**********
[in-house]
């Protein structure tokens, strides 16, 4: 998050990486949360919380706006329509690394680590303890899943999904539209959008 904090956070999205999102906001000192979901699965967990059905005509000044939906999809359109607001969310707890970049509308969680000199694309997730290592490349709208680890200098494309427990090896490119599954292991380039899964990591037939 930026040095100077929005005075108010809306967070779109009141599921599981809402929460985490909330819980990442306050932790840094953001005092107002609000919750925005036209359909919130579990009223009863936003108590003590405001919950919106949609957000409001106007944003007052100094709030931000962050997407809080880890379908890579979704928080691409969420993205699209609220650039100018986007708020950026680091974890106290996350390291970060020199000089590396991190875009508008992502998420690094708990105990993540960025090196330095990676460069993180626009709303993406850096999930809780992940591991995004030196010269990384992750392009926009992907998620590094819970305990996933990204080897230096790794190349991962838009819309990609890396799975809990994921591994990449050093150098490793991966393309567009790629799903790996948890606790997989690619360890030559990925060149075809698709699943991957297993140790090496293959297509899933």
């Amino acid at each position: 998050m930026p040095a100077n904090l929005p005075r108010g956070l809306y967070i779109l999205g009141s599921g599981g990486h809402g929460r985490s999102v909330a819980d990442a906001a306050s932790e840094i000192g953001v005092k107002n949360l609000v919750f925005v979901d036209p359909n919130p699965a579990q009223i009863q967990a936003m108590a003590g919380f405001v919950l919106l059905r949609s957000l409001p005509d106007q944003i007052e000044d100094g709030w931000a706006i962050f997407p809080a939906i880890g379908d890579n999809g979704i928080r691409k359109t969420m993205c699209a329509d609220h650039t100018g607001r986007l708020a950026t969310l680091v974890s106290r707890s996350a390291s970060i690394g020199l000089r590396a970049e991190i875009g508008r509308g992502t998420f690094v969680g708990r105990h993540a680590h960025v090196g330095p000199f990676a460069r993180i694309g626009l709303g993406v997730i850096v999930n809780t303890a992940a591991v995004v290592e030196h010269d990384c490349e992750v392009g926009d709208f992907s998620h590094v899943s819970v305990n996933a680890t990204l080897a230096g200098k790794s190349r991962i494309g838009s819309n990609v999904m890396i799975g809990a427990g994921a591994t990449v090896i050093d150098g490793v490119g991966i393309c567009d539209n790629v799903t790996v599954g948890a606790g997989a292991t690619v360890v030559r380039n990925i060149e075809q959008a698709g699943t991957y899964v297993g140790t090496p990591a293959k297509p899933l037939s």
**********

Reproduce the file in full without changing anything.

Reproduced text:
[in-house]
């Protein structure tokens, strides 16, 4: 998050990486949360919380706006329509690394680590303890899943999904539209959008 904090956070999205999102906001000192979901699965967990059905005509000044939906999809359109607001969310707890970049509308969680000199694309997730290592490349709208680890200098494309427990090896490119599954292991380039899964990591037939 930026040095100077929005005075108010809306967070779109009141599921599981809402929460985490909330819980990442306050932790840094953001005092107002609000919750925005036209359909919130579990009223009863936003108590003590405001919950919106949609957000409001106007944003007052100094709030931000962050997407809080880890379908890579979704928080691409969420993205699209609220650039100018986007708020950026680091974890106290996350390291970060020199000089590396991190875009508008992502998420690094708990105990993540960025090196330095990676460069993180626009709303993406850096999930809780992940591991995004030196010269990384992750392009926009992907998620590094819970305990996933990204080897230096790794190349991962838009819309990609890396799975809990994921591994990449050093150098490793991966393309567009790629799903790996948890606790997989690619360890030559990925060149075809698709699943991957297993140790090496293959297509899933």
């Amino acid at each position: 998050m930026p040095a100077n904090l929005p005075r108010g956070l809306y967070i779109l999205g009141s599921g599981g990486h809402g929460r985490s999102v909330a819980d990442a906001a306050s932790e840094i000192g953001v005092k107002n949360l609000v919750f925005v979901d036209p359909n919130p699965a579990q009223i009863q967990a936003m108590a003590g919380f405001v919950l919106l059905r949609s957000l409001p005509d106007q944003i007052e000044d100094g709030w931000a706006i962050f997407p809080a939906i880890g379908d890579n999809g979704i928080r691409k359109t969420m993205c699209a329509d609220h650039t100018g607001r986007l708020a950026t969310l680091v974890s106290r707890s996350a390291s970060i690394g020199l000089r590396a970049e991190i875009g508008r509308g992502t998420f690094v969680g708990r105990h993540a680590h960025v090196g330095p000199f990676a460069r993180i694309g626009l709303g993406v997730i850096v999930n809780t303890a992940a591991v995004v290592e030196h010269d990384c490349e992750v392009g926009d709208f992907s998620h590094v899943s819970v305990n996933a680890t990204l080897a230096g200098k790794s190349r991962i494309g838009s819309n990609v999904m890396i799975g809990a427990g994921a591994t990449v090896i050093d150098g490793v490119g991966i393309c567009d539209n790629v799903t790996v599954g948890a606790g997989a292991t690619v360890v030559r380039n990925i060149e075809q959008a698709g699943t991957y899964v297993g140790t090496p990591a293959k297509p899933l037939s």